Wednesday, 28 April 2010

The ups and downs of a travelling salesman

Gordon Brown's drama today reminds me of a time, long ago, I worked with a pair of travelling double-glazing and central heating salesmen.

My task was to walk estate streets, knock on doors, and make appointments for their sales visits. When sufficient appointments were gathered the sales guys swept into the estate in their top-of-range limo, smoothed down their mohair suits and began their staged sales blag inside each family home.

To prospective customers they presented themselves as successful entrepreneurs, oozingly sympathetic to domestic problems, with every solution to a home's structural needs. It was a sleekly experienced pursuasive act, using every psychological cue, with the sales guys aiming to become adopted as the decision-maker's best friend and even godfather to any children.

Back in the car, the story was very different, whether they'd experienced a sale or a fail. Those who had rejected the sales guys extended efforts were illiterate, no-hoping idiots. Those who had succumbed to their sales act were idiots too—soft-headed, malleable suckers who'd fallen for all their tricks.

Fortunately for the salesmen, there were no hidden microphones recording the their real feelings toward the often vulnerable people they sought to pursuade, befriend and lift money from.

The nice man, nasty man trick. Sometimes when interviews went badly, a sales guy would return with a colleague who would harangue the householder in front of his family for not taking advantage of the opportunity he'd been offered. Nice guy would then intervene to calm and resolve the situation, playing down disagreements and smooth-talking the customer into gratefully accepting a very special offer.

Comparisons between these professional styles and those of our Prime Minister are, of course, subjective.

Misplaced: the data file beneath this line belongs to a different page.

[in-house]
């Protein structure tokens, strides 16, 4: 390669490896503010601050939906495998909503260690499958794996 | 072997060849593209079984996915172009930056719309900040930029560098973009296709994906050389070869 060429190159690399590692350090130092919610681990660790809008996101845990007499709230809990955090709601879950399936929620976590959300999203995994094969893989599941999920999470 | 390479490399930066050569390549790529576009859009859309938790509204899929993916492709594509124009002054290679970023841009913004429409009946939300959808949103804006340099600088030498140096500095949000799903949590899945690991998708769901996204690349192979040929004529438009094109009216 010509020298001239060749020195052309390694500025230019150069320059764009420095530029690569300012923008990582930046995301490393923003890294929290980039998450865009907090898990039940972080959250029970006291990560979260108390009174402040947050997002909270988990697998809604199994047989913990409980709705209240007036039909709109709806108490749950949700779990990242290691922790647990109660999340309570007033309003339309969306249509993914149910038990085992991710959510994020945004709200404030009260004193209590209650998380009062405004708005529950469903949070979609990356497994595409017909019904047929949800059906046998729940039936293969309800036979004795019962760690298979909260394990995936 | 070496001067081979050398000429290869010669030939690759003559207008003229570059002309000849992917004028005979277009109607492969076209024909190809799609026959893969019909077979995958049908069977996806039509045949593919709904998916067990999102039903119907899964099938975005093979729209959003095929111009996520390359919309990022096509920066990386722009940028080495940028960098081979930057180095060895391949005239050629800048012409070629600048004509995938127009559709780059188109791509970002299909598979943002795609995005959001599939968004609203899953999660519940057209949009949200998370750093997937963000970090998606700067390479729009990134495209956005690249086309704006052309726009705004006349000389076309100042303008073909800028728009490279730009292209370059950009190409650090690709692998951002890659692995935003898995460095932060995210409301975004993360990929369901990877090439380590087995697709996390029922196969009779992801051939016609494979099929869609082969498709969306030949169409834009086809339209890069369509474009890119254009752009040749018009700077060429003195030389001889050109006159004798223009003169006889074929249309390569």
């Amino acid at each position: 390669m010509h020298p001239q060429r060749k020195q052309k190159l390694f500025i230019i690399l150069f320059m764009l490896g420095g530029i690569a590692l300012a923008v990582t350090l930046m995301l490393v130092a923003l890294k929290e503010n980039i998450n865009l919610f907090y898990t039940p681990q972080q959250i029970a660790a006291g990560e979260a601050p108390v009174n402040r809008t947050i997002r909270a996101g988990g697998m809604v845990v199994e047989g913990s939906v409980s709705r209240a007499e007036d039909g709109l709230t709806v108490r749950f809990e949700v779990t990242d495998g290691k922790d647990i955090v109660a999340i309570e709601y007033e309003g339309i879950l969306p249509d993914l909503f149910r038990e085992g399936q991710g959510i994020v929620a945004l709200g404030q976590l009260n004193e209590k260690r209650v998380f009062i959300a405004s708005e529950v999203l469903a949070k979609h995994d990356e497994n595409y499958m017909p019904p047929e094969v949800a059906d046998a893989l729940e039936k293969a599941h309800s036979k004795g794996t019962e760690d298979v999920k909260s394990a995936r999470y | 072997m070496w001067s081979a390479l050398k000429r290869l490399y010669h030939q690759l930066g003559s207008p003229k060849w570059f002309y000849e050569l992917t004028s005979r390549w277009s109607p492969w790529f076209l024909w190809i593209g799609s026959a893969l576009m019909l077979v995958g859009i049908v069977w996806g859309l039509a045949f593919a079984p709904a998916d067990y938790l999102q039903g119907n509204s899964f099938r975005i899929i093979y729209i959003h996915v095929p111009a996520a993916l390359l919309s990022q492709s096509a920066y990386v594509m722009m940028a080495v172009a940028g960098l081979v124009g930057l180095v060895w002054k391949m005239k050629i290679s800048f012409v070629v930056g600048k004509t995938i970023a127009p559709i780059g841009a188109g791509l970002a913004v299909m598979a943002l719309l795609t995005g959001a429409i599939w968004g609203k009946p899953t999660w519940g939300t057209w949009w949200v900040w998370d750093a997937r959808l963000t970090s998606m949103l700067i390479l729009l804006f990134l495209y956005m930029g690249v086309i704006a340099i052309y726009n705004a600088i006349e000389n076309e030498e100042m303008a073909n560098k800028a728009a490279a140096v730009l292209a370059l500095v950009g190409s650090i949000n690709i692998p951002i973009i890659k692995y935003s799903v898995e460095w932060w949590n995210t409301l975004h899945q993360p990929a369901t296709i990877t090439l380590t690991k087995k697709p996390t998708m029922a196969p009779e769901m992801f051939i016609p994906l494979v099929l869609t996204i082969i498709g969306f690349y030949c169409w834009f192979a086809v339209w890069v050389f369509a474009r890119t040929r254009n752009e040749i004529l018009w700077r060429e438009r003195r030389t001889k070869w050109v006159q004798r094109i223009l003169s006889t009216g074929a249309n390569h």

Tuesday, 27 April 2010

Keep the Genie in the Bottle
(fair votes, hung parliaments & coalitions)

David Cameron has improved but Nick Clegg has got worse. Now he insists on 'fair votes' as his price to support a minority government.

Clegg says the genie can't be put back in the bottle: coalition government is becoming a reality and electoral reform must follow. But what would this really mean?

Quite simply, coalition government is inefficient and ineffective. The policies it introduces can never be the policies of its member parties. Policies will alway be compromises and fudges—agreed by arguments behind closed doors—and not designed to effectively address the issues.

The Lib Dems say proportional representation will deliver 'fair votes'. In fact, PR would lead to none of the voters receiving their electoral choices. Neither Lib Dem voters, nor Conservative voters, nor Labour voters would get the party policies they want.

Indeed, the only way to ensure any votes delivered a guaranteed result would be to add a box marked 'Coalition Government' to the ballot paper for voters to approve. Following this to its conclusion, all party names on the ballot may as well also be removed, since coalition government would always be the only electoral winner.

Acute observers will note that just one voting option at elections is the format used in countries like Cuba, North Korea and Burma. But this is effectively what would result from introducing Lib Dem PR. Election after election the result would be the same. No matter how disastrous the previous coalition government, the next election would produce yet another coalition. And so it would go on— for ever and ever.